When you arrive for your first visit, please be prepared to complete all insurance and health information forms that will allow us to begin your dental treatment. We will ask you to fill out several forms that will get you acquainted with our office.
Your initial exam will last approximately one hour. Your dentist will thoroughly exam your teeth and gums, specifically looking for any potential problems. Depending on the patient, X-rays may be taken. If there are any signs of decay or other problems, your dentist will recommend treatment options and make notes of any conditions that may need future observation. Oral hygiene instructions will also be provided along with suggestions to help you care for your teeth. In most cases, we will also clean your teeth on this visit.
Routine Teeth Cleaning
Annually, you should schedule a routine dental cleaning. During this visit, one of our dental hygienists will remove plaque from your teeth, especially from places where your brush can’t reach, such as underneath the gum line and in-between teeth. We will then clean your teeth and apply fluoride to help protect your teeth once you leave the office.
Fluoride is a relatively recent but important advancement in dental and oral health. Studies consistently show that a moderate but consistent exposure of teeth to fluoride helps strengthen and rebuild tooth structure, and helps prevent future decay.
If you are due for your annual dental cleaning, please call our office to schedule an appointment.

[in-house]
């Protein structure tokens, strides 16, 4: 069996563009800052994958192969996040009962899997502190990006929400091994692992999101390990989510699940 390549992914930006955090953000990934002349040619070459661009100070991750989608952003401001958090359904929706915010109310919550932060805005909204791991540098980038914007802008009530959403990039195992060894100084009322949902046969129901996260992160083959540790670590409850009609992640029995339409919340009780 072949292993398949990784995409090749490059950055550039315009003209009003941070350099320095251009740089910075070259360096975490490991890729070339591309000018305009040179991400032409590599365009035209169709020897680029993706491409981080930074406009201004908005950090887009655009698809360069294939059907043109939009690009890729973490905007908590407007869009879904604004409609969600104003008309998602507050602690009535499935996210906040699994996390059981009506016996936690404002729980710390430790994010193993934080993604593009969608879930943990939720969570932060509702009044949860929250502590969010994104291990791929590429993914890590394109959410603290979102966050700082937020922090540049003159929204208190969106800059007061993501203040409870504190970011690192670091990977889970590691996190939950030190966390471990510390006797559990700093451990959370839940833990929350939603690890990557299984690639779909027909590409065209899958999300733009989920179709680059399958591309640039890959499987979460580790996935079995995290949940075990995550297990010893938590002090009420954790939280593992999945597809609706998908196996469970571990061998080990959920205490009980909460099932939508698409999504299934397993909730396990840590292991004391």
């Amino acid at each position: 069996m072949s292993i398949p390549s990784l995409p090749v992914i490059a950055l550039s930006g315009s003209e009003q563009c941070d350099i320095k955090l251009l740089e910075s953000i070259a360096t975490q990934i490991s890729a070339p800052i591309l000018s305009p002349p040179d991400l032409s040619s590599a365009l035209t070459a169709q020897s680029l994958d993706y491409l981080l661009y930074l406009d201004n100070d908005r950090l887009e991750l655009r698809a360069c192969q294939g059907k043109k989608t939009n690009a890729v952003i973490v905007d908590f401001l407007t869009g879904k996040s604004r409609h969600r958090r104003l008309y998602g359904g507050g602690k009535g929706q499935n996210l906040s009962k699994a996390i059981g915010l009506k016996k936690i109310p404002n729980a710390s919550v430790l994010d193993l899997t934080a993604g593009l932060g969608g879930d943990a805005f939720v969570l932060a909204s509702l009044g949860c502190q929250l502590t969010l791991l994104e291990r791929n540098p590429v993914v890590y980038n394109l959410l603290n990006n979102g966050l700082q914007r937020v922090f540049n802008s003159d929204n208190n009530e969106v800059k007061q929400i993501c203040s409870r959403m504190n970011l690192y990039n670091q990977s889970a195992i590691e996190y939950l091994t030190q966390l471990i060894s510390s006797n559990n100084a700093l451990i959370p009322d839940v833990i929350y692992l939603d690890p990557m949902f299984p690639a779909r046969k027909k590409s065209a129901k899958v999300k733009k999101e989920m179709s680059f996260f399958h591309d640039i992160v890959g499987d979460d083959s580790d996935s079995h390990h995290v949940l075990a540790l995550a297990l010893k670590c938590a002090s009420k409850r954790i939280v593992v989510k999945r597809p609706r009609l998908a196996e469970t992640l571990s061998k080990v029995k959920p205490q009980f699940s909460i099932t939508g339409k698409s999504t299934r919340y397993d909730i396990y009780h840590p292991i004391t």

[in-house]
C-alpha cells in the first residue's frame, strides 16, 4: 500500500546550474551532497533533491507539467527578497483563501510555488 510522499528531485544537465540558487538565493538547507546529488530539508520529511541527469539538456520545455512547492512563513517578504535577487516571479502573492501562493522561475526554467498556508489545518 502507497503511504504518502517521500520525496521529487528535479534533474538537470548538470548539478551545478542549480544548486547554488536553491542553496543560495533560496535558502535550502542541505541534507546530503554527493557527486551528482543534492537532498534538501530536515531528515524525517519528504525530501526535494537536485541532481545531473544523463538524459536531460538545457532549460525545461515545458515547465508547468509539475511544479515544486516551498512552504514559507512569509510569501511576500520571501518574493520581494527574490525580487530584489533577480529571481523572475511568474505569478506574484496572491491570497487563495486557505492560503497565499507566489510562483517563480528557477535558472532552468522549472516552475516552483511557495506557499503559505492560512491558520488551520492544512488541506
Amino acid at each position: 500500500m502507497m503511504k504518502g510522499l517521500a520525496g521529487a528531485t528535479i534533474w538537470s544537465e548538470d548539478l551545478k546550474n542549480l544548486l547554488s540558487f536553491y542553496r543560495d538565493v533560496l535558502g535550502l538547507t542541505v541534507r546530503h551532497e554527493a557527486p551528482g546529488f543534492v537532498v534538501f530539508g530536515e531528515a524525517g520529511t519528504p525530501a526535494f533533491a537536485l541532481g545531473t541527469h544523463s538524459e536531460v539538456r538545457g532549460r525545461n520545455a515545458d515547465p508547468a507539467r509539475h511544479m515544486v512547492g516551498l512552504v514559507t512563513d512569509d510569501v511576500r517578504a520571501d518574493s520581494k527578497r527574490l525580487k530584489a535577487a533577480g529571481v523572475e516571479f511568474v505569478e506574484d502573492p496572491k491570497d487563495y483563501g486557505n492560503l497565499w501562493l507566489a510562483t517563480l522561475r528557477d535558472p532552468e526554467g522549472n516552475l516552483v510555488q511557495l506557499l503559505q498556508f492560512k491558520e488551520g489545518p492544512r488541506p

The concept of a “filling” is replacing and restoring your tooth structure that is damaged due to decay or fracture with a material. We offer both amalgam (metal) and composite (tooth-colored) fillings to help restore your tooth. The location, type of cavity and patient expectations will help determine which type of filling would be most suitable for you.
Silver Amalgam Fillings – Metal fillings (also known as mercury fillings) are made from strong and durable materials that can withstand the forces applied to the teeth while chewing. They are not made for aesthetics and can make the surrounding tooth structure appear discolored. Generally, silver amalgam fillings are used for the back teeth as they are more durable for the chewing surfaces of your teeth.
Composite White Fillings – Tooth-colored fillings are ideal for patients wishing to maintain the natural beauty of their smile. Composite fillings are closely matched to the natural color of your teeth and bond well to the tooth. While not as strong as metal fillings, tooth-colored fillings are durable and should last up to 6-12 years. Composite fillings are usually used on the front teeth offering optimal aesthetics.
We will work with each patient individually to determine which type of filling would be best for you.
An extraction is the complete removal of a tooth. Extractions are sometimes necessary if a primary tooth is preventing the normal eruption of a permanent tooth, if the tooth has suffered extensive tooth decay or trauma that cannot be repaired, if the patient has gum disease, or if the tooth is impacted (usually the wisdom teeth). Depending on the complexity of the case, an extraction can be performed surgically or non-surgically. A mild anesthesia is used to ensure you or your child is as comfortable as possible throughout the procedure.